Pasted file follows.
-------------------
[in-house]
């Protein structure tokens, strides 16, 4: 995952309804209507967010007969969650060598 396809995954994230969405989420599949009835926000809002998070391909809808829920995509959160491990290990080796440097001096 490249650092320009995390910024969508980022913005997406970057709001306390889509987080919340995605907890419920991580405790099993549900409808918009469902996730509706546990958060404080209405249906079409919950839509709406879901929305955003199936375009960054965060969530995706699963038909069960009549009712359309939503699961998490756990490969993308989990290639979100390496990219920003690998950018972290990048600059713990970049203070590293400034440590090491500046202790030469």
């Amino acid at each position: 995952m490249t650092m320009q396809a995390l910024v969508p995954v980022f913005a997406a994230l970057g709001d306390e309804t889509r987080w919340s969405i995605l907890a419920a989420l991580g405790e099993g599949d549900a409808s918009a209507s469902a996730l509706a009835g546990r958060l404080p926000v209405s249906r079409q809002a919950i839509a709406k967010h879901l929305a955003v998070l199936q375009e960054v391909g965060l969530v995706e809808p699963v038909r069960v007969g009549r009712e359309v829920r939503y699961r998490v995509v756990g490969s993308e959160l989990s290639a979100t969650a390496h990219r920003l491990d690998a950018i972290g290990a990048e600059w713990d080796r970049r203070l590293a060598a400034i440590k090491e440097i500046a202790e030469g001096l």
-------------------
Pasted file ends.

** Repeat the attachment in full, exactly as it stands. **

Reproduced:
[in-house]
């Protein structure tokens, strides 16, 4: 995952309804209507967010007969969650060598 396809995954994230969405989420599949009835926000809002998070391909809808829920995509959160491990290990080796440097001096 490249650092320009995390910024969508980022913005997406970057709001306390889509987080919340995605907890419920991580405790099993549900409808918009469902996730509706546990958060404080209405249906079409919950839509709406879901929305955003199936375009960054965060969530995706699963038909069960009549009712359309939503699961998490756990490969993308989990290639979100390496990219920003690998950018972290990048600059713990970049203070590293400034440590090491500046202790030469």
């Amino acid at each position: 995952m490249t650092m320009q396809a995390l910024v969508p995954v980022f913005a997406a994230l970057g709001d306390e309804t889509r987080w919340s969405i995605l907890a419920a989420l991580g405790e099993g599949d549900a409808s918009a209507s469902a996730l509706a009835g546990r958060l404080p926000v209405s249906r079409q809002a919950i839509a709406k967010h879901l929305a955003v998070l199936q375009e960054v391909g965060l969530v995706e809808p699963v038909r069960v007969g009549r009712e359309v829920r939503y699961r998490v995509v756990g490969s993308e959160l989990s290639a979100t969650a390496h990219r920003l491990d690998a950018i972290g290990a990048e600059w713990d080796r970049r203070l590293a060598a400034i440590k090491e440097i500046a202790e030469g001096l």